This is the third size of the Orchant Seleccion by Drew Estate and it’s called Heavyweight. The line is a limited edition, exclusively for C.Gars Ltd and will be sold online and in their Turmeaus shops. Managing Director for C.Gars Ltd is Mitchell Orchant and he’s been giving his name to hand selected boxes of Cuban cigars for a few years. And since 2014, a Non-Cuban limited edition is made for the Orchant Seleccion. In the past, Oliva, Davidoff, Regios, Alec Bradley and now the Orchant Seleccion by Drew Estate. In three sizes, all with a 46 ring. The Lightweight was reviewed two days ago. Yesterday Ministry of Cigars reviewed the Mediumweight. And this is the review of the Heavyweight.

The cigars are made at the La Gran Fabrica Drew Estate in Esteli, Nicaragua. That’s the same factory that’s used to make the highly-rated Liga Privada lines as well. For the blend, Drew Estate and Mitchel Orchant sourced tobaccos from Latin America, North America, and Southeast Asia. The wrapper is a stalk-cut Habano from the United States. Stalk Cut means that the leaves aren’t harvested separately but the whole tobacco plant is cut down and hung to dry. The binder comes from the South East Asian Indonesia, from the island of Sumatra. For the filler, some USA grown and some Indonesian tobacco was blended with tobaccos from Nicaragua and the Dominican Republic.

The cigar looks great. It has a dark, oily wrapper, which looks like leather. It feels good when touched, with the right amount of bounce. No real veins visible so the cigar looks smooth, yet dangerous due to the color. The aroma is quite strong. It has hints of soil, wet soil, and barnyard. The cigar that we are smoking has the factory ring, not the rings that they will be sold with.


The cold draw is great. The flavors are raw tobacco with some spice and sweetness. In the beginning, there is coffee, leather, and salt. The flavors are quite mild. Even the pepper isn’t ‘in your face’. After a few puffs, the flavors get more pronounced. And that’s when some hay and cinnamon show up too. Slowly some leather shows up and the pepper is dominant. After a centimeter, the cigar turns to toast, leather, wood, and pepper. The toast, with some slight cinnamon, and lots of pepper are the dominant flavors now. The cigar leans heavy to the leather, toast and pepper part of the flavor wheel, yet with very mild citrus and sweetness to balance it out. Halfway the toast turns to coffee, the cinnamon disappears. Coffee with pepper and a slight leathery flavor. In the final third, a nutty flavor shows up under the pepper.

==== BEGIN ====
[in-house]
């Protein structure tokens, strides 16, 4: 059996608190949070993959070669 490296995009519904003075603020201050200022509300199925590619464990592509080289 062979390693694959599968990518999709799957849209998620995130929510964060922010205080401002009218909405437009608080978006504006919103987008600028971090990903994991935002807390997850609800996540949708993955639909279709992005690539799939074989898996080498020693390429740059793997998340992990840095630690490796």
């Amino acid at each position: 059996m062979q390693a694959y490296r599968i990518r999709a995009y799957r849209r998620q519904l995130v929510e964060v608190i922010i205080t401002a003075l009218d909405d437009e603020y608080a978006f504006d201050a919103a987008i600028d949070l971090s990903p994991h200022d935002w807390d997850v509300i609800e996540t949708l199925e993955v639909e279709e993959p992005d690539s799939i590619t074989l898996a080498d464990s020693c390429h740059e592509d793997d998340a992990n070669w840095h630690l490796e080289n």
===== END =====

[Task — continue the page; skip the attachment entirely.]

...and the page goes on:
The smoke is super thick and plentiful as you can expect from Drew Estate. The draw is good, a little tighter than the two other Orchant Seleccion by Drew Estate sizes. The ash is light-colored with darker smears. The burn is good. The cigar is full-bodied, full-flavored yet balanced. And it doesn’t feel as strong as the lightweight. The smoke time is two hours fifteen minutes.

Would I buy this cigar again? Yes, I want a box

number92

Categories: 92, Gran Fabrica Drew Estate, Nicaraguan cigars, Orchant Selección | Tags: , , , ,

Cigar of the month February

I decided to make February Fernandez month, all cigars I reviewed for this month are made at the A.J. Fernandez factory in Esteli, Nicaragua, a factory I have visited in 2015 and a factory that produces some of my favourite cigars.

The cigar with the highest rating last month are two cigars with the exact same score:

San Lotano Pigskin & Man’o’war Skull Crusher with a 94 score

Now as for the complete list of cigars I published:

1) San Lotano Pigskin (Nicaragua) 94 points
1) Man’o’war Skull Crusher (Nicaragua) 94 points
3) Ave Maria Divinia (Nicaragua) 93 points
4) Ave Maria Reconquista  (Nicaragua) 92 points
5) San Lotano Maduro Lancero (Nicaragua) 92 points
6) San Lotano Habano Lancero (Nicaragua) 92 points
6) Man’o’war little devil (Nicaragua) 92 points
8) San Lotano Maduro Robusto (Nicaragua) 92 points
8) San Lotano The Bull Robusto (Nicaragua) 92 points
10) Man’o’War 52C (Nicaragua) 92 points
11) Man’o’War Ruination Torpedo (Nicaragua) 91 points
12) Reposado Habano Salomon (Nicaragua) 91 points
13) La Herencia Cubana Perfecto (Nicaragua) 91 points
14) Reposado Maduro Salomon (Nicaragua) 90 points
15) Man’o’war Phalanx (Nicaragua) 90 points
16) La Herencia Cubana Fuerte Robusto (Nicaragua) 90 points
17) Ave Maria Churchill (Nicaragua) 90 points
18) Man’o’war Torpedo (Nicaragua) 90 points
19) Man’o’war Virtue Torpedo (Nicaragua) 89 points
20) Puro Autentico Maduro (Nicaragua) 89 points
21) Puro Autentico Ligero (Nicaragua) 89 points

 

Categories: Cigar of the month | Tags: , , , , , , , , , , , , , , , , , ,

Manowar Anthology Sampler: Puro Authentico Maduro

Yesterday I wrote about the Man O’ War Puro Authentico Habano Ligero and the same story goes for the maduro. Originally a personal blend for A.J. Fernandez who released the cigars commercially after years of begging from Meier & Dutch.


The blend consists of the same tobacco as the natural, yet with another wrapper. Instead of using a Nicaraguan Habano ligero A.J. Fernandez chose a Pennsylvania Broadleaf Maduro to wrap around the Nicaraguan Habano binder and the Nicaraguan Habano ligero filler for this 5×44 corona.